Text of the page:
Life has somehow gotten crazy busy, and I feel like I've neglected this little blog for awhile now. There are so many things I want to write about, so many things I want to post and remember, but one of my summer resolutions was to take more time to just be me. To do the things I truly want to do, and not feel that I "need" to do. Sometimes, I feel like I "need to update the blog"... but then I remember that I'm in the middle of a really good book, or have a super cute knitting project on my needles, so those things take priority. But slowly, as the urge strikes, I'll be updating the blog-- just forgive me when the posts are quite outdated.
So for this one, let's back the calendar up to Halloween-time. As we celebrate Halloween, other cultures celebrate what has come to be known as "The Day of the Dead". This tradition is actually a combination of the Catholic "All Saints Day" and the Aztec "Day of the Dead", but I won't go into a Central/Southern American history lesson right now. Instead, it's just important that you realize the central theme of this tradition is to honor and celebrate the ancestors that have passed away.
Obviously, different cultures and religions have different beliefs when it comes to an afterlife, and for me, this is one of the hardest and most confusing things to even think about. The idea of Heaven has, for as long as I can remember, not made any sense to me. I think it sounds like a lovely place, and I certainly would want to be first in line if the place does, in fact, exist.... I just am not convinced that it does. Do I want to be reunited with my ancestors someday? Of course. Would I love to someday meet the little souls I carried so briefly but lost this past year? More than anything. Does the idea of one more run with my healthy Maddy make my heart skip a beat? Yep. And while I can see the comfort in believing those things will someday happen, it isn't a belief that gives me any sense of peace. For me, the "what if's" have always overshadowed this promise of an afterlife, making the whole idea hard to accept. I find much more peace in accepting death as final, but keeping spirits alive by honoring and remembering those who have gone before us.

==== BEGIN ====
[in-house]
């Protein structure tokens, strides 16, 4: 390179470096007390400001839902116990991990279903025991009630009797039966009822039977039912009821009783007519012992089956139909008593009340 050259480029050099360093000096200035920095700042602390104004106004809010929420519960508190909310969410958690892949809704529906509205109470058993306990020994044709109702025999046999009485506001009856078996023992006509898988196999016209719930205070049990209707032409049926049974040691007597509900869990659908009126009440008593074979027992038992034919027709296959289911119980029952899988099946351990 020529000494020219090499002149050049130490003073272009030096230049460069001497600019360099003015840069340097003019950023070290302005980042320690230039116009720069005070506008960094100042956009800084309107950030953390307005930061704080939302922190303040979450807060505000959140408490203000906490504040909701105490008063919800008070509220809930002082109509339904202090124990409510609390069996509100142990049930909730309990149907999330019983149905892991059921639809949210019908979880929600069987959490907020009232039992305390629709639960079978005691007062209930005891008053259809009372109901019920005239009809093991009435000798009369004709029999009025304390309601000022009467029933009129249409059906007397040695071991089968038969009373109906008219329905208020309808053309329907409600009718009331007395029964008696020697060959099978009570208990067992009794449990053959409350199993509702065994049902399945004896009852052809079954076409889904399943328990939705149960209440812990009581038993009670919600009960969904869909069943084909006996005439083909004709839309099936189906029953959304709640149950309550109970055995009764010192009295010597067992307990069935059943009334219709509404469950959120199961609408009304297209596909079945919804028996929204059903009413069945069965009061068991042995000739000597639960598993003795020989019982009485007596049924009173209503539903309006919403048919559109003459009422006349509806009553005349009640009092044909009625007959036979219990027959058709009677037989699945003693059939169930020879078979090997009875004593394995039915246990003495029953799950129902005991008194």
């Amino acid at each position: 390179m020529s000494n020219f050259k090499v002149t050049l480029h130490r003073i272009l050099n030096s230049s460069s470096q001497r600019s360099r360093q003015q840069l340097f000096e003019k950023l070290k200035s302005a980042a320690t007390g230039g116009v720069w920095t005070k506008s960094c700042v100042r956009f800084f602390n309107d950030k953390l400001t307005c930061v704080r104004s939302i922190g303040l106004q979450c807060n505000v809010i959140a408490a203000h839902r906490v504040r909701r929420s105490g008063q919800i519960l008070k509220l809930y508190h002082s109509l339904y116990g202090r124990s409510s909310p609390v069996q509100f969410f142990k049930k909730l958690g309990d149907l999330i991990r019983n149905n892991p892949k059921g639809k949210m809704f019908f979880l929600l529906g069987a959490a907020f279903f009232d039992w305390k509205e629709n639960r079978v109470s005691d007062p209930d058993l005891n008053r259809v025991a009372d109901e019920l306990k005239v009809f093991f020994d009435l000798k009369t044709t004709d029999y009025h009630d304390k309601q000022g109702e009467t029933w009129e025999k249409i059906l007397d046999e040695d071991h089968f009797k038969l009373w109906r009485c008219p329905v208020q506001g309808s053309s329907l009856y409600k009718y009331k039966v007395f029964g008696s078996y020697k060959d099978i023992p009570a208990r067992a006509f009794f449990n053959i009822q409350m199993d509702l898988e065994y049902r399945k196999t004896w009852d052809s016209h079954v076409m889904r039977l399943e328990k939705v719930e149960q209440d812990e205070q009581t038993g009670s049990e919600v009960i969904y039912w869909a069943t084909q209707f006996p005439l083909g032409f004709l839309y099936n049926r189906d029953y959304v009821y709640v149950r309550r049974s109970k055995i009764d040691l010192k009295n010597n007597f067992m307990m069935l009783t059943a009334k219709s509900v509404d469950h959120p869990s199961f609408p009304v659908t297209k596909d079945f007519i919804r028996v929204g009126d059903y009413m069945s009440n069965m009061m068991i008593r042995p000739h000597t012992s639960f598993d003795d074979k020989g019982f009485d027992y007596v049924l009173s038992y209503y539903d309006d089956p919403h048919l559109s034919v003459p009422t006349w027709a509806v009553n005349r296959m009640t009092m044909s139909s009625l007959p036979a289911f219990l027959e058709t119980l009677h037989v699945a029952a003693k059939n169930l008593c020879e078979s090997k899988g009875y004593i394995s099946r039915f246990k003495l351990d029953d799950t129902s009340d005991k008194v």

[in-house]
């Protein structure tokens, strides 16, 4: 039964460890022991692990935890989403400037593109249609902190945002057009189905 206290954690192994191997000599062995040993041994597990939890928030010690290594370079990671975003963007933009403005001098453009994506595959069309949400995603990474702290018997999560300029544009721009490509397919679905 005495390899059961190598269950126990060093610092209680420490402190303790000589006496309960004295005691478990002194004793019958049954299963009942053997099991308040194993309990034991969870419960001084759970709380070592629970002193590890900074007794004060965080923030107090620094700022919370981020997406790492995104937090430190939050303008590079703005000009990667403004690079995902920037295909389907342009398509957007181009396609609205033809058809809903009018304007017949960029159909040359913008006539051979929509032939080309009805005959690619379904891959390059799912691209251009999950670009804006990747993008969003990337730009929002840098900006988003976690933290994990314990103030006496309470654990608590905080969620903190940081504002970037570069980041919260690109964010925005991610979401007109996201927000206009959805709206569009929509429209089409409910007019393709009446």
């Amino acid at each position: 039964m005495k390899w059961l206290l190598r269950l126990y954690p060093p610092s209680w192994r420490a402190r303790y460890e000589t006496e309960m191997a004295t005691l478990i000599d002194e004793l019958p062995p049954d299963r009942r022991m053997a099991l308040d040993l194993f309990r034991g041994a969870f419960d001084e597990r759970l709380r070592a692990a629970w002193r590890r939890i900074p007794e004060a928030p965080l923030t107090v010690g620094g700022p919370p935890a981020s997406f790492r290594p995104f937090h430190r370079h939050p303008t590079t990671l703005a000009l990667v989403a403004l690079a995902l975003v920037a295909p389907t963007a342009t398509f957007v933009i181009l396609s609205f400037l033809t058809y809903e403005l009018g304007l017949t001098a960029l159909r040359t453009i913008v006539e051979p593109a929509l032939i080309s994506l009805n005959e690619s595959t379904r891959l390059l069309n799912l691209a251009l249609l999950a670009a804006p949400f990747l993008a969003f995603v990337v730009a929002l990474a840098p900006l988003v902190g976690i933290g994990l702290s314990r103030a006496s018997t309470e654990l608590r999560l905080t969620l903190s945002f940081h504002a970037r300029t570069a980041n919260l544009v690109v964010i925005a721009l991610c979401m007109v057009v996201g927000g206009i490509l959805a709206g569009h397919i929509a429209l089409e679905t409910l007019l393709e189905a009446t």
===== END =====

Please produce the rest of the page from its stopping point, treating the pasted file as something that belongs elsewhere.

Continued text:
I've mentioned before that finding the UU church has been such a blessing for me. It's comforting for me to share space with like-minded people, who listen to my beliefs with no agenda or concern. On the first Sunday in November, the UU's held a special service to honor our ancestors. People were invited to bring photos of loved ones and light candles in memory of them. We learned about several customs and religious ways of honoring the dead, and had a visitor speak about the Japanese Obon festival. Later, we were invited to write the names of our loved ones on paper, and lay them at the foot of the altar. (This was done in a similar way Buddhist traditions write names on tablets and build shrines around them.) But perhaps the coolest part of the whole service was when we broke into groups of 5 or 6 people and shared stories about our loved ones.
I loved sharing that my grandma nicknamed me "Sugar Plum" and my Grandpa Arv had a bathroom devoted to the Iowa Hawkeyes. I talked about the little wooden animals and houses my grandpa Bernie made for us and the way my great-grandma taught me how to play Chinese Checkers. I ended by saying that every time I teach a student how to play Chinese Checkers, I can feel my great-grandma's spirit close by.
As I listened to my group share stories, it dawned on me how similar and yet how different all of our stories were. The same themes intertwined our stories-- themes of love and happiness and silliness and devotion. I loved learning about these people in my friends' lives and enjoyed sharing mine. And as I drove home that morning, I thought about the millions of people who have gone before us, the lives they've led, the lessons they've learned, the people they've touched. Their spirits linger when we remember.